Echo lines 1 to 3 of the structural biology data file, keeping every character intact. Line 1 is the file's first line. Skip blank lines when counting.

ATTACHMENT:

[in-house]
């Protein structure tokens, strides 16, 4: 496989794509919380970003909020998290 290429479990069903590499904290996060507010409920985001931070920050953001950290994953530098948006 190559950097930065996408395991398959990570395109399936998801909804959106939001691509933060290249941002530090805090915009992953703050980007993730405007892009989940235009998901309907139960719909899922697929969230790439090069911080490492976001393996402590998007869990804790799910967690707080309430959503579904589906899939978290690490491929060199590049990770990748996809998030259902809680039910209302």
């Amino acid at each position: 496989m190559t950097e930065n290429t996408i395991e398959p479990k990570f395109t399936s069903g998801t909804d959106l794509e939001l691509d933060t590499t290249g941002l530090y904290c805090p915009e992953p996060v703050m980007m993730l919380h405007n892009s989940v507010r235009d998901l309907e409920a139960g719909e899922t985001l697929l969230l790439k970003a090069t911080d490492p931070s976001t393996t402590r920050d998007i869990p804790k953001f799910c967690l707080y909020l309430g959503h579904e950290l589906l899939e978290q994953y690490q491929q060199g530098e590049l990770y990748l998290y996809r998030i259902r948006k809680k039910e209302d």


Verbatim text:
[in-house]
């Protein structure tokens, strides 16, 4: 496989794509919380970003909020998290 290429479990069903590499904290996060507010409920985001931070920050953001950290994953530098948006 190559950097930065996408395991398959990570395109399936998801909804959106939001691509933060290249941002530090805090915009992953703050980007993730405007892009989940235009998901309907139960719909899922697929969230790439090069911080490492976001393996402590998007869990804790799910967690707080309430959503579904589906899939978290690490491929060199590049990770990748996809998030259902809680039910209302």
């Amino acid at each position: 496989m190559t950097e930065n290429t996408i395991e398959p479990k990570f395109t399936s069903g998801t909804d959106l794509e939001l691509d933060t590499t290249g941002l530090y904290c805090p915009e992953p996060v703050m980007m993730l919380h405007n892009s989940v507010r235009d998901l309907e409920a139960g719909e899922t985001l697929l969230l790439k970003a090069t911080d490492p931070s976001t393996t402590r920050d998007i869990p804790k953001f799910c967690l707080y909020l309430g959503h579904e950290l589906l899939e978290q994953y690490q491929q060199g530098e590049l990770y990748l998290y996809r998030i259902r948006k809680k039910e209302d």